[cabfpub] CAB Forum Draft Code of Conduct
vfournier at apple.com
Wed Apr 26 11:21:56 MST 2017
Please see my additional comments below.
Please keep in mind that Mozilla Foundation is the member in organizations such as CAB Forum, W3C, and WhatWG, and not any one person individually. ;-)
Senior Standards Counsel
✉︎ vmf at apple.com
On Apr 26, 2017, at 9:45 AM, Gervase Markham <gerv at mozilla.org> wrote:
On 25/04/17 22:39, Virginia Fournier wrote:
> Please keep in mind that Mozilla is already operating under
> substantially similar Codes of Conduct through its participation in W3C
> and WhatWG. It would be hard to imagine that something would be
> acceptable under those SDOs, but not for CAB Forum.
While this may be true, I'm not Mozilla's representative to those
organizations :-) And anyway, if "someone else does it" were a
concluding argument, we would not be having any discussion at all about
what's best for us.
**VMF 4/26: As mentioned above, Mozilla Foundation is the member of CAB Forum, W3C, and WhatWG, and not any individual person. So, hopefully Mozilla would be able to agree to the same code of conduct terms it has already agreed to in the other groups.
>> letter and spirit of this Code. This Code applies to all Forum
>> activities, such as meetings, teleconferences, mailing lists,
>> conferences, and other functions.
> Do you propose that it apply to non-business parts of face-to-face
> meetings, such as dinners (official and/or unofficial)?
> VMF: It would apply to all CAB Forum activities. I would assume that
> would include official dinners, but not unofficial dinners. Is there a
> reason to be rude, insulting, and unprofessional to other Forum members
> at unofficial dinners? ;-)
:-) No. But one might discuss a wider range of topics in a wider range
of styles. Just as one might have different discussions at the local pub
after work than one might discuss around the water cooler.
**VMF 4/26: We could change it to “official” CAB Forum activities. Would this help?
> What does this mean in practice? Are you proposing that our mailing
> lists move to being moderated in some way?
> VMF: They _may_ be. Or they could be self-moderating.
I'm not sure what you mean by self-moderating.
It seems to me that our mailing lists are operating fine. If people need
admonishing about their words, than can be done tactfully by private
communication rather than by using a banhammer. Any sort of moderation
requirement would mean someone had to take on the burden of being the
**VMF 4/26: Self-moderating would mean there was no official moderator, and the Forum members moderate each other. For example, if a Forum member feels that another member has broken the Code of Conduct, they would notify the Chair, Vice-Chair, and/or Working Group Chair. However, if a Working Group wanted to have an official moderator for its activities, they could ask the Working Group Chair to take on that task. The WG Chair could accept or not. If the WG Chair doesn’t accept, then the WG would probably have to self-moderate.
> VMF: ... Members can raise the
> issue with the moderator - but they can’t go on the public mailing list,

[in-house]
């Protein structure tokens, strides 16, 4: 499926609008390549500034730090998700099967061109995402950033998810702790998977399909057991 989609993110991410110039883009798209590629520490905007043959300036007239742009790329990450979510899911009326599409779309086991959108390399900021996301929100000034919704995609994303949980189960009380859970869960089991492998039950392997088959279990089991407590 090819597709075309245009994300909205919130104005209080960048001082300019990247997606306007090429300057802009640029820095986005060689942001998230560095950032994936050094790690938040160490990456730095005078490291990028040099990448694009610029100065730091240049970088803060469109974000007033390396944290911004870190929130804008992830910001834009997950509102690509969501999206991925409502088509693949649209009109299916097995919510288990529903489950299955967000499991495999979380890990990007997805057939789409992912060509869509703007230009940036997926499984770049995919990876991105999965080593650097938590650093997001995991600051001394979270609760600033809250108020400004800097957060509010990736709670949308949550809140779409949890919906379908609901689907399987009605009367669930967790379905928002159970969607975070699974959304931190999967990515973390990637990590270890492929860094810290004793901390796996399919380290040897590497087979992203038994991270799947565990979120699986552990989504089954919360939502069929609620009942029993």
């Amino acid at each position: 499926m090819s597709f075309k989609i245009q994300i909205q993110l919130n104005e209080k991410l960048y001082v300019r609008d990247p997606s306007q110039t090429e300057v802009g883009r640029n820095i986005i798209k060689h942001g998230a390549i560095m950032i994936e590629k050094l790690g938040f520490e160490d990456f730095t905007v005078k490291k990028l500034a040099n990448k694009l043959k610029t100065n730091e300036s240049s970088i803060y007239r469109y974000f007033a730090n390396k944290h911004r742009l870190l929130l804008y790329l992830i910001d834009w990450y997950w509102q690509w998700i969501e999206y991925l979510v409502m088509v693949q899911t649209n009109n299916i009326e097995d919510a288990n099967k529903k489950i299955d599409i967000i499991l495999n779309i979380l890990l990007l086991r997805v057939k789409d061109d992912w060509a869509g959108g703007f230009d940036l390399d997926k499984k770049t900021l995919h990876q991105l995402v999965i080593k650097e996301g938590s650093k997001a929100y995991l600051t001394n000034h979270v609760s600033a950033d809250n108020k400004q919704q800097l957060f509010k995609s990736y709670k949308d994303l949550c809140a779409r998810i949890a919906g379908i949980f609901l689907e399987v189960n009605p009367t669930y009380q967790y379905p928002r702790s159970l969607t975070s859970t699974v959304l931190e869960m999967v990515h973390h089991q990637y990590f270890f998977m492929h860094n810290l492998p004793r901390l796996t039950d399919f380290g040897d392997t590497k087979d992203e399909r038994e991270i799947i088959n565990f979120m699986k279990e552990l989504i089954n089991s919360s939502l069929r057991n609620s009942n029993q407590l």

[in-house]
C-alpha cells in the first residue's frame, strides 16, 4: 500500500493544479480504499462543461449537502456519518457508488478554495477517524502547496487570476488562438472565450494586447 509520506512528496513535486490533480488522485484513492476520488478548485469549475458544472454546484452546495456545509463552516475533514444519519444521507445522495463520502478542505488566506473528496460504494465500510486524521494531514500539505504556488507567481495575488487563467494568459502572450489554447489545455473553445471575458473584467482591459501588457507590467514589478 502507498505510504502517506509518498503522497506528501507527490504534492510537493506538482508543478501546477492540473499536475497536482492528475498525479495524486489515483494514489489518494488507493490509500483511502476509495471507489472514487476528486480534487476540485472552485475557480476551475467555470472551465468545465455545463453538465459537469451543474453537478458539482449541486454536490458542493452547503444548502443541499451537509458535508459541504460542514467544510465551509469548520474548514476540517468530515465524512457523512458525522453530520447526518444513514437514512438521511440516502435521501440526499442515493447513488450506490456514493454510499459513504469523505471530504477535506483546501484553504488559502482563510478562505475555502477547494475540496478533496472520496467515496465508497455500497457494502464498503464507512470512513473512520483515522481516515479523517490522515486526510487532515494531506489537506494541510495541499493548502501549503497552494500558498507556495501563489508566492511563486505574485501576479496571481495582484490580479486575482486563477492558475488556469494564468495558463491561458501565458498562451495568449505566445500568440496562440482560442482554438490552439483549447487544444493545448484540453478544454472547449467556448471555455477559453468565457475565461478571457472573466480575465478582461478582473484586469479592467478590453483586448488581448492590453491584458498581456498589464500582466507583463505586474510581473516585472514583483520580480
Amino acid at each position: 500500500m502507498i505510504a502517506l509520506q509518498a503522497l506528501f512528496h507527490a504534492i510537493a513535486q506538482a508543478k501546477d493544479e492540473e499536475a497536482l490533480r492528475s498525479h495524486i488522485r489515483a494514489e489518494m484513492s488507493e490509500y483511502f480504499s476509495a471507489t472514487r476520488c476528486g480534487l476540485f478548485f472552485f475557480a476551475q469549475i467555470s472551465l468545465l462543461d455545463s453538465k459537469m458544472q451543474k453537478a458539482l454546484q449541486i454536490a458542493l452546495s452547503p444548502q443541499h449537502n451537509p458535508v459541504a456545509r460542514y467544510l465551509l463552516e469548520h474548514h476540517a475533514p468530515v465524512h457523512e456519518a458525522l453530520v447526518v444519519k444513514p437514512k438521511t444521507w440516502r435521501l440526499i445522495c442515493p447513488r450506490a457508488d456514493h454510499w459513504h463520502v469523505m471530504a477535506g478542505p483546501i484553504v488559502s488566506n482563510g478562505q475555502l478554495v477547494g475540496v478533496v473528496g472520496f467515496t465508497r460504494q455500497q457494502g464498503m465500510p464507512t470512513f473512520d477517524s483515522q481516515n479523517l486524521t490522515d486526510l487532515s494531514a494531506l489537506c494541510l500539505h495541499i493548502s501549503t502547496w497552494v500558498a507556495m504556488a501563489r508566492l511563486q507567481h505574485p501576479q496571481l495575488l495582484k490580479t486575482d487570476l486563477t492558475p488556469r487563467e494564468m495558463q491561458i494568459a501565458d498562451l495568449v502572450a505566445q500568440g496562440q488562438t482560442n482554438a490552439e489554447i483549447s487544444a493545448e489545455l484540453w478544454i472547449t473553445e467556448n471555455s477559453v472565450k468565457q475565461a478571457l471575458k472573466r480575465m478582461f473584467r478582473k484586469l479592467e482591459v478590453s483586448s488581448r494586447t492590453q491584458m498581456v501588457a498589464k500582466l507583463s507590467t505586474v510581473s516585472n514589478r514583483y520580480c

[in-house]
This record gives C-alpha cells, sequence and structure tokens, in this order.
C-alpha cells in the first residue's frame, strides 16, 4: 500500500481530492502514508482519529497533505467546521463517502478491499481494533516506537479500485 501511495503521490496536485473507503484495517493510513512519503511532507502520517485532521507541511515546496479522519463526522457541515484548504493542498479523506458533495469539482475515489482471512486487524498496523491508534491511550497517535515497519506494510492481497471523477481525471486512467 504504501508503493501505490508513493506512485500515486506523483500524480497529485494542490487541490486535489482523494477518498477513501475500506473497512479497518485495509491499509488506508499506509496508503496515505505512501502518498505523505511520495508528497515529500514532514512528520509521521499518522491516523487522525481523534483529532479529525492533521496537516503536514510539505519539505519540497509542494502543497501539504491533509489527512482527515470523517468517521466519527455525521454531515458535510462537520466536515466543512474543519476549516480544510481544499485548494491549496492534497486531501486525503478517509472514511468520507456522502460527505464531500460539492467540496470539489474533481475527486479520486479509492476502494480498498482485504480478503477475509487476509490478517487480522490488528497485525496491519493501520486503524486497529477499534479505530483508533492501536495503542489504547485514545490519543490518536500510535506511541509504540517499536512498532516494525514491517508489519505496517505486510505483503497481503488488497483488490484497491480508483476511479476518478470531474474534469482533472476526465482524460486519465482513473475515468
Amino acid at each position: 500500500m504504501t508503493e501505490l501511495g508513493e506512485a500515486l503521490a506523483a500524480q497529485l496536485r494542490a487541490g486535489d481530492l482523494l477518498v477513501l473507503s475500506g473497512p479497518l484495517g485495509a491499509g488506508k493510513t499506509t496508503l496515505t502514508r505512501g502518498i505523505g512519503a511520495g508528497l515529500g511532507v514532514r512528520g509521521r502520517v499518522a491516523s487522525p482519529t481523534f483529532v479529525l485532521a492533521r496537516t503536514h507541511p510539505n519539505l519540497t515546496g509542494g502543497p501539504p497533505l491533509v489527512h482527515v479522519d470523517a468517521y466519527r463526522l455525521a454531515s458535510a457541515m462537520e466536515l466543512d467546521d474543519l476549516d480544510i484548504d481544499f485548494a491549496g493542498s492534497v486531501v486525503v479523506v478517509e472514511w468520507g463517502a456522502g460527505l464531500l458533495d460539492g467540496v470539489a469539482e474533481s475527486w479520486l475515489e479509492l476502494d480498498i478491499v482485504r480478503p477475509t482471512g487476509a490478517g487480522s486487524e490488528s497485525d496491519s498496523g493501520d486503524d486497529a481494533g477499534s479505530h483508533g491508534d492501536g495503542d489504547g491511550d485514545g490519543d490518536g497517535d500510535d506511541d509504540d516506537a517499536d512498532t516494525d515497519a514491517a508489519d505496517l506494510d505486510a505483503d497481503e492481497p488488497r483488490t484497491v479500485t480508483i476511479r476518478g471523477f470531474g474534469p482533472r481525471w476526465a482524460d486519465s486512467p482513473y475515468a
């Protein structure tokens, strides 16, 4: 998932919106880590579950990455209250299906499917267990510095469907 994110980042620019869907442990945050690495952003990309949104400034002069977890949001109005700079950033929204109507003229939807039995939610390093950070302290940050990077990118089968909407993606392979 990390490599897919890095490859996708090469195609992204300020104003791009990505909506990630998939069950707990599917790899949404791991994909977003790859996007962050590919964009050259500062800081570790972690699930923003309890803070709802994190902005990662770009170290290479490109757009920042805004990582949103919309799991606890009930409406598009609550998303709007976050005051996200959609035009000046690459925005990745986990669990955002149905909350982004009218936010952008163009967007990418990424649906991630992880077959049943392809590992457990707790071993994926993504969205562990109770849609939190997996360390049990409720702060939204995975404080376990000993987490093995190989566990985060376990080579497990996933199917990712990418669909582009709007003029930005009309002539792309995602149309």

> for example, and bad mouth the moderator, and complain about how they
> didn’t really violate the Code of Conduct, etc. to stir up some bile.
Doing it in that style might be a Code of Conduct violation anyway. But
this clause bans any raising of questions about moderator behaviour, no
matter how respectfully put. I think that's wrong, and leads to the
suppression of the sort of debate which can improve the rules after
dealing with a difficult situation.
**VMF 4/26: What would you propose instead?
> VMF: ... I think again the key
> is in the plain English meaning of the words. It’s ok to argue with
> someone on the _ideological_ level, but not attack or insult the person
> on an _individual_ level.
I agree, but that's not what the text says. It says "avoid engaging in
offensive or sensitive issues”.
**VMF 4/26: Ok, we’ll try to modify this.
> clear that the proposed Code of Conduct intends to kick the discussions
> and activities up to a more reasonable, professional, respectful, and
> conciliatory level. I’m not sure how anyone could object to that.
I'm not objecting to the goal; I'm saying the words don't meet the goal.
> I prefer only to apologise when the apology is genuine. I hope I'm not
> alone in that; anything else is a recipe for insincerity, which does not
> breed good relationships. As a matter of courtesy, if someone objects to
> something you are doing, one would generally stop while investigating
> what the problem is, but requiring an apology in all circumstances is,
> to my mind, going too far.
> VMF: ... However, if others
> also feel strongly about not apologizing, we can consider modifying this
> language. The axioms I’ve heard are “when in doubt, apologize,”
> and “apologize early and often.” But I get that other people have
> different views.
Thank you for being willing to entertain change on this point.
> How is the applicability of such sanctions to be determined, and by whom?
> VMF: To be determined collectively by the Chair, Vice-Chair, and
> appropriate violating Member executive. We’ll add this to the
> provision. It would NOT go to a Forum vote.
This certainly needs defining very carefully, particularly
"collectively". Also, if someone is in "robust" debate with, say, the
Vice-Chair, it may be that they would find it difficult to be objective
if a CoC violation were alleged. Are you hoping to have a recusal process?
**VMF 4/26: Would you like to propose a process?
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